Mentalizing that takes place in real-life situations is obviously much more dynamic and complex Mentalizing (or Theory-of-Mind) is the ability to imagine what other people might be thinking or feeling. It allows us to predict others’ behavior and thus serves an important survival function. Mentalizing most probably depends on self-awareness: we first need to know how it feels to be in pain before we can conceive of others’ pain. Theory-of-Mind leads to empathy, which then produces helping behaviors. Whereas some researchers believe that primates are capable of mentalizing, it most likely represents a uniquely human capacity that a number of psychiatric populations lack—notably schizophrenic and autistic patients.
In their attempts to localize brain areas recruited during mentalizing, scientists have to rely on rather simplistic and repetitive tasks (e.g. stories, static cartoons, animations) presented on a computer screen while brain activity of participants is being recorded with PET or fMRI scans. To illustrate, volunteers may be asked to choose one of two words (e.g. “concerned” or “angry”) that best describes the mental state reflected in photographed eyes. Or they can be invited to produce a fictive story about the mental state of a stranger whom they imagined meeting on a park bench. The problem of course, is that given the size of the machines used to scan the brain, subjects have to lie down and stay inactive for the duration of the scans. Spontaneous mentalizing that takes place in real-life situations is obviously much more dynamic and complex than what previous studies have been measuring. So how could researchers devise more realistic mentalizing tasks while still using PET of fMRI scans?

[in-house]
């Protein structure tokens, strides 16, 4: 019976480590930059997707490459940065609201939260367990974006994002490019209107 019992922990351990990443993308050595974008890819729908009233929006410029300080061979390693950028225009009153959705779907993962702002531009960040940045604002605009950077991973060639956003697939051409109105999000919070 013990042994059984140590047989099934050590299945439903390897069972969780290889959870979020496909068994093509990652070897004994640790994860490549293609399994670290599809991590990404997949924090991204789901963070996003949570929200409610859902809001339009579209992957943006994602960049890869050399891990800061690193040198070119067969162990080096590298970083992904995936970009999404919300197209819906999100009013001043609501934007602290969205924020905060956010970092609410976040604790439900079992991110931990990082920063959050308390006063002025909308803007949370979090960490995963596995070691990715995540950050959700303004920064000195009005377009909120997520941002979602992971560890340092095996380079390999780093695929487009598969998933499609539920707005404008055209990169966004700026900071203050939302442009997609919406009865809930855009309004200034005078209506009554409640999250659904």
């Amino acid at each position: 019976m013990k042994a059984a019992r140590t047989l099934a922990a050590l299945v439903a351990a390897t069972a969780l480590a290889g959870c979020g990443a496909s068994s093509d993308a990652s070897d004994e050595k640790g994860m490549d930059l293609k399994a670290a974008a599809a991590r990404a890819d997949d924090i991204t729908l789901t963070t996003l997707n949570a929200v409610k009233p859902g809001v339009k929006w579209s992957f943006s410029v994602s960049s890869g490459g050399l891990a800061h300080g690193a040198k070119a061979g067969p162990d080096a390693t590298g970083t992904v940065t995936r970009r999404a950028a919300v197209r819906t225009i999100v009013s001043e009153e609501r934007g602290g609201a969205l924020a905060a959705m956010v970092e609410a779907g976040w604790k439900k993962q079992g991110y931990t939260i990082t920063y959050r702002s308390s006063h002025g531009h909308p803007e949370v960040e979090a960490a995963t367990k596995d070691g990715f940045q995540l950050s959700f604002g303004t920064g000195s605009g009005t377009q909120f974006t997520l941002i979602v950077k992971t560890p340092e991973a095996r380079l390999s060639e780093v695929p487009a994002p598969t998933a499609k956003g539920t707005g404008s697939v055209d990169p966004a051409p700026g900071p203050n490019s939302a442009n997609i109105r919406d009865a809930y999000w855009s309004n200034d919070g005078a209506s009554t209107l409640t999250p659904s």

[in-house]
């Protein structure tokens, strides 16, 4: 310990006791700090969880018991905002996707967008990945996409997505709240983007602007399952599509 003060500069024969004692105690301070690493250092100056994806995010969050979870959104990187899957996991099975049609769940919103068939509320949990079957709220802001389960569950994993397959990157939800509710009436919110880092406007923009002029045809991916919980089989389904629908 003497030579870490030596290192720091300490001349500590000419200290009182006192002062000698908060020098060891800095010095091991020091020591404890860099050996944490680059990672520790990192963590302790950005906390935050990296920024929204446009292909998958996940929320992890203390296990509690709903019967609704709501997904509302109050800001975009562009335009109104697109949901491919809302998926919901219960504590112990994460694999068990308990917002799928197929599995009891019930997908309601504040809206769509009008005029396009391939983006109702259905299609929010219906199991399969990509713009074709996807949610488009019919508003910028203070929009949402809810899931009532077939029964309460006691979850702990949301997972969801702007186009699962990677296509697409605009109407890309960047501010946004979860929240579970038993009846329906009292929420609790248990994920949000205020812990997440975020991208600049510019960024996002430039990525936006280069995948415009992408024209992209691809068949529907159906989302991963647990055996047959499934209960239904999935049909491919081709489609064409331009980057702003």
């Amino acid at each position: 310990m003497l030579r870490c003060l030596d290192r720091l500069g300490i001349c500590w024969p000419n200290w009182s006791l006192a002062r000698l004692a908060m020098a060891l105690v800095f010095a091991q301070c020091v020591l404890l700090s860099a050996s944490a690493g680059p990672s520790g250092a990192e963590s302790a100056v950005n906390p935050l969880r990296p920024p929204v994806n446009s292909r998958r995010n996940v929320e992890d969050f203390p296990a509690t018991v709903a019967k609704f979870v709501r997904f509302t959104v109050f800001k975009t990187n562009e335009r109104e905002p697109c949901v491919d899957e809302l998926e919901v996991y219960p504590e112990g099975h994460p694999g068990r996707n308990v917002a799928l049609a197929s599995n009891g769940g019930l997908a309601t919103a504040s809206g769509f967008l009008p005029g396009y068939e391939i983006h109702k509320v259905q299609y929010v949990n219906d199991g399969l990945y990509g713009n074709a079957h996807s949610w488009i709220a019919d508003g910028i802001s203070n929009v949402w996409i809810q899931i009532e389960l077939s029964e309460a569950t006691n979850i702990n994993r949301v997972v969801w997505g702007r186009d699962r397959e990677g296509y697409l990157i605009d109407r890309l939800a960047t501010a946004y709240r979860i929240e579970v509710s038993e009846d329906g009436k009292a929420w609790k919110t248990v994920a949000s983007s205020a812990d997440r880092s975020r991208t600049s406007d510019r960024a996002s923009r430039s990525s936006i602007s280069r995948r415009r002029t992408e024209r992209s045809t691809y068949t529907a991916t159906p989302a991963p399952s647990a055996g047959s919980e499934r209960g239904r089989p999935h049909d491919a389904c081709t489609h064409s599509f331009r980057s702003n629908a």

Some have used computer games requiring that participants guess what their “opponent” might be thinking. Hugo Spiers and Eleanor Maguire found another even more elegant solution to this problem: the use of Virtual Reality. In their recent study published in Neuropsychologia, Spiers and Maguire invited 20 taxi drivers to play “The Getaway,” an extremely realistic simulation of a bustling Central London. Participants were asked to drive customers to specific destinations while imagining their intentions, as well as that of other drivers and pedestrians. This mentalizing brain activity was compared to non-mentalizing “coasting”—active driving and moving through the city. Mentalizing was associated with greater activity in the right posterior superior temporal sulcus. (Note that many other right and left hemisphere areas were also activated, indicating verbal, visual, and motor processing during mentalizing.) One can only hope that this innovative use of Virtual Reality will increasingly be used in conjunction with conventional brain-imaging technology.
© 2007 Alain Morin
Dept. of Psychology
Mount Royal College, Canada